Please fill out the following application and submit it by email by noon, Monday, April 18 to Lou at Sirico@law.villanova.edu. We will select participants as quickly as we can and on a rolling basis.
LEGAL WRITING INSTITUTE WRITERS WORKSHOP
Please return this application by email to Lou Sirico: Sirico@law.villanova.edu
Law School Affiliation:
Are You a Full Time Faculty Member?
For How Many Years Have You Been Teaching Legal Writing?
Is Scholarship a Requirement for Your Retention, Promotion, or Tenure? Please Explain Your Individual Situation.
Please describe your writing project and, in as much detail as possible. Please describe how far along you are in completing your project. For example, do you have a detailed outline, a first draft, substantial parts of a first draft? Please estimate how far along you will be by early July 2016.
Is there anything else you want to tell us?
The Wisconsin Lawyer, Paula Davis-Laack states that before you can deal with perfectionism, you have to know if you are a perfectionist. Here are the seven characteristics of perfectionists:
Fear of failure
Finding Fault in yourself and others
Excessive need for control
Lack of trust in others
Perfectionism can have unfortunate consequences:
Perfectionistic patterns drain your mental and physical energy and can be associated with workaholism. Perfectionists also tend to think in a very rigid way, and this rigid style of thinking (and the strong emotions that follow) amplifies the body’s stress response. Ultimately, perfectionism can negatively affect your work, your relationships, your home life, and your recreation (do your perfectionistic tendencies make it hard for you to relax and enjoy yourself?)
You can read more here.
LegalEd is an important organization, which is doing great work in legal education reform. Check out their website. (here)
"We uploaded more than 40 videos on pedagogy and legal education. The videos come from the Igniting Law Teaching conference, hosted at American University Washington College of Law, and from the AALS 2015 Clinical Conference. Each less than 10 minutes long, they address many of the topics that law school professors and administrators currently are focusing on, such as assessment, learning outcomes, curricula mapping, reflection and adding experiential learning to doctrinal classes.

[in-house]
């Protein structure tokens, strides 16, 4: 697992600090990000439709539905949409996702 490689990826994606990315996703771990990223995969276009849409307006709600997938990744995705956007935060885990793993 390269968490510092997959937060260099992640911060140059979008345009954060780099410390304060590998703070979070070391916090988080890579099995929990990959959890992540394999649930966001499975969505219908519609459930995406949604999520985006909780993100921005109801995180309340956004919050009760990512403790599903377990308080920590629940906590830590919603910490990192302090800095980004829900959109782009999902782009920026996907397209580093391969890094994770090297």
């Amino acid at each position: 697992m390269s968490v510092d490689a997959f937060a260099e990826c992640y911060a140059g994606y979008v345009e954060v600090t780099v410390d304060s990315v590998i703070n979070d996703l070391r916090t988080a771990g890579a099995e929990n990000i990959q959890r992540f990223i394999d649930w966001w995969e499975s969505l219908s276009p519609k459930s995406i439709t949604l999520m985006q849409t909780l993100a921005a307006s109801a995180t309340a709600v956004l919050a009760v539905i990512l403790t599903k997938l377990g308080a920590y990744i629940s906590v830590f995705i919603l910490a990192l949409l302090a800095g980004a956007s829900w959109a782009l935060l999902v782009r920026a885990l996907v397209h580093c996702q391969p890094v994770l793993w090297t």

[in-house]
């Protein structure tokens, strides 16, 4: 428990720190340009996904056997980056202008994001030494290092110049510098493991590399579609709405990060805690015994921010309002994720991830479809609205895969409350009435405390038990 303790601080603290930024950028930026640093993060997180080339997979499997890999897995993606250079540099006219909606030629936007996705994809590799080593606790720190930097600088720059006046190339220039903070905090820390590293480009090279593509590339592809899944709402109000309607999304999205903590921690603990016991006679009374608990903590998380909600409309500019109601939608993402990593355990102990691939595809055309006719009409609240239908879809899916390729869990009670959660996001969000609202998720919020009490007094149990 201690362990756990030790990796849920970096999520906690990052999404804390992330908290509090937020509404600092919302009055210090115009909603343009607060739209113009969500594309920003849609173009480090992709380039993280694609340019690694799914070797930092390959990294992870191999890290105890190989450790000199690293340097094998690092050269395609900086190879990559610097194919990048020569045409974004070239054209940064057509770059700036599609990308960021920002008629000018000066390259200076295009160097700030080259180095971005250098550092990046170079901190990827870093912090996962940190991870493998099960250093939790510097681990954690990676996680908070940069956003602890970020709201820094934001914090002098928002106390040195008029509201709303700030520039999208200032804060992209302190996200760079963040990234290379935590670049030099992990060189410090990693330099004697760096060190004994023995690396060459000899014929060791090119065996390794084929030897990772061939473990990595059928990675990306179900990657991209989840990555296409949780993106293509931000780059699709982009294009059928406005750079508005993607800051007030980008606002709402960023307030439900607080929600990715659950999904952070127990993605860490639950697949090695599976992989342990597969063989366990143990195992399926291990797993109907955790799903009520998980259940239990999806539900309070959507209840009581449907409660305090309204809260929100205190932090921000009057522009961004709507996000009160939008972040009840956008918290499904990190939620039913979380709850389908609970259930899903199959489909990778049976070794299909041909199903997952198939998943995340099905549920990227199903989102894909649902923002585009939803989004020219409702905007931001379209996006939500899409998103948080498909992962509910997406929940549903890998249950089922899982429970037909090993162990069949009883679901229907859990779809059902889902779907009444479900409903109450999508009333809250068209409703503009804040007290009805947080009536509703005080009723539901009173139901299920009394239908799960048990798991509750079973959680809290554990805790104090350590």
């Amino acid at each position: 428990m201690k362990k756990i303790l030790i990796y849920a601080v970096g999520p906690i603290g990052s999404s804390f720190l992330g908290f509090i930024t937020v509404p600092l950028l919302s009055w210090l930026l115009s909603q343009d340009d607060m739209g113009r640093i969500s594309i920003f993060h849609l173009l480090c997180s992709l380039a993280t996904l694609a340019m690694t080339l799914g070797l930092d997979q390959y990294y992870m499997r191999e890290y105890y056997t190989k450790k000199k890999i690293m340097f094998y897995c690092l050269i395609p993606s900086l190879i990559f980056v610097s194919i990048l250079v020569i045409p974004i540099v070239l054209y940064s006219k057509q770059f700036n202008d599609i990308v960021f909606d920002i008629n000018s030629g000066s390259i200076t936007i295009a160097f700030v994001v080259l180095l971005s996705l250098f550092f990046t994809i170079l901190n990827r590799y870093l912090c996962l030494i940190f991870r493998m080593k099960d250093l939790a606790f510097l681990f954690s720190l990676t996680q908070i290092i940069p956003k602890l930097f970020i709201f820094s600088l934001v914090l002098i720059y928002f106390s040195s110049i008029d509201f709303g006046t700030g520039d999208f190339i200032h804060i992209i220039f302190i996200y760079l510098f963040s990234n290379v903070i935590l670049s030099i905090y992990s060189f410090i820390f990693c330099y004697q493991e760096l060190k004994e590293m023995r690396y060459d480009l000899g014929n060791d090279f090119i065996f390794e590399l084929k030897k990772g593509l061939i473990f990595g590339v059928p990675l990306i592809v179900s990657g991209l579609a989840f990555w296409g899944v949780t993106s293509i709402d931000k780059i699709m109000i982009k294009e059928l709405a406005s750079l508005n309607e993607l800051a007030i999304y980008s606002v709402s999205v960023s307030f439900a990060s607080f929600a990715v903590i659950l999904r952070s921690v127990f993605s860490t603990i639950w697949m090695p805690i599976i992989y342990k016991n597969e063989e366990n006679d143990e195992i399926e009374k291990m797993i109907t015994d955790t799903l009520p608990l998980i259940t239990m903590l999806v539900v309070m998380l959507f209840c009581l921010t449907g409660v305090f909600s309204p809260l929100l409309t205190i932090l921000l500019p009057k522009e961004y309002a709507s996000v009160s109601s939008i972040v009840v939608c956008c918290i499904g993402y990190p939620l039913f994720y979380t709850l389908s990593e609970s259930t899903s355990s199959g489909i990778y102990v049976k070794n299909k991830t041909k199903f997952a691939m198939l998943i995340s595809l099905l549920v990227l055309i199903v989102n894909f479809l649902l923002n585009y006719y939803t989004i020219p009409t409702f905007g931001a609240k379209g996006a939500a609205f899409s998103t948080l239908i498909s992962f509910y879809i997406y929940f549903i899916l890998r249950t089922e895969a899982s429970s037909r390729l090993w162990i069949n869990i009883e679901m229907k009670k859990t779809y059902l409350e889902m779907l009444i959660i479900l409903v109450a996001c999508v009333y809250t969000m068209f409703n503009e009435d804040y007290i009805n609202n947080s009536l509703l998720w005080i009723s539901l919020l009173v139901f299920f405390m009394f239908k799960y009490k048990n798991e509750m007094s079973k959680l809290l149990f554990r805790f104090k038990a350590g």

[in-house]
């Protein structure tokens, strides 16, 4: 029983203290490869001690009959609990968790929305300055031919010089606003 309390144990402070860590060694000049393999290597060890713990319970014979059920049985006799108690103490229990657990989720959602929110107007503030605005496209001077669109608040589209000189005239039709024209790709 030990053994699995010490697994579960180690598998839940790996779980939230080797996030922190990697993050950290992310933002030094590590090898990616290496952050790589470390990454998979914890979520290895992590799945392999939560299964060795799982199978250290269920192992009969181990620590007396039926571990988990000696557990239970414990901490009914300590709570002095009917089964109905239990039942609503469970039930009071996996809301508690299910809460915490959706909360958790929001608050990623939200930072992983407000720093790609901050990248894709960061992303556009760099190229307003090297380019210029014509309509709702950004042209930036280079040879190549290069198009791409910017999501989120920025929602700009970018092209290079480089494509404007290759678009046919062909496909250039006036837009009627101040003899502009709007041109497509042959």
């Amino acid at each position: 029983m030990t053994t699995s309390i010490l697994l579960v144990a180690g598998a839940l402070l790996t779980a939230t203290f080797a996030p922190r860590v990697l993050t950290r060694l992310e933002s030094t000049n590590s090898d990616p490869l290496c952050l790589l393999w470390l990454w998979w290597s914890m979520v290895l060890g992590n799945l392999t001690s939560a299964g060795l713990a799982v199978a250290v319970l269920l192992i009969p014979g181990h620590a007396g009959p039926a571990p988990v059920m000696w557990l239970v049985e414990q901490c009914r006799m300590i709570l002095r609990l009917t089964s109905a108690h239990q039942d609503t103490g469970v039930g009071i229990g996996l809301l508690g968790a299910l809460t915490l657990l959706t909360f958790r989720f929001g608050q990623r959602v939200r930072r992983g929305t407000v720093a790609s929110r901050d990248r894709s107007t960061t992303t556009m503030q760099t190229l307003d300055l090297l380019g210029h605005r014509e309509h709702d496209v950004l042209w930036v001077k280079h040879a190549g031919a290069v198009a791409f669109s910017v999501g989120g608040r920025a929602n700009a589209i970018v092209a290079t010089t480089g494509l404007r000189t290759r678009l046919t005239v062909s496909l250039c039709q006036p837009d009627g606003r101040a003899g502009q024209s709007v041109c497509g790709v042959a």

Michele Pistone (Villanova) and Michael B. Horn (Entangled Solutions and Clayton Christensen Institute for Disruptive Innovation) recently published, Disrupting Law School: How disruptive innovation will revolutionize the legal world.
Michele's blog post, Disruption Will Not Stop at the Law School Door and Michael's post, Disruption Looms for Law Schools, provide an overview of the paper's main points -- how changes in the practice of law, in higher education and in the regulatory landscape are combining to create a challenging environment for law schools. Disrupting Law Schools helps law schools prepare for and respond to the potential disruption.
Michele Pistone (Villanova) and Angela Upchurch (Univ of Southern Illinois) are hosting a 2-day workshop on creating educational videos during the 2016 AALS Clinical Conference in Baltimore."
Wednesday, March 30, 2016
Until I read Professor Helen Anderson’s article, Police Stories (here),I had not thought about the jargon of police officers as calling for a plain English reform. Professor Anderson states:
One interesting way in which the police narrative makes its way into appellate opinions is in the use of police language.
Police language is marked by at least two features, somewhat in tension: police slang, and overly formal—yet vague—official
To explain, she offers this example:
The opacity of copspeak is frustrating to some judges. More than thirty years ago, a judge commented with irritation on the way officers testified:
The agents involved speak an almost impenetrable jargon. They do not get into their cars;
they enter official government vehicles. They do not get out of or leave their cars, they exit them. They do
not go somewhere; they proceed. They do not go to place; they proceed to its vicinity. They do
not watch or look; they surveille. They never see anything; they observe it. No one tells them
anything; they are advised. A person does not tell them his name; he identifies himself. A person does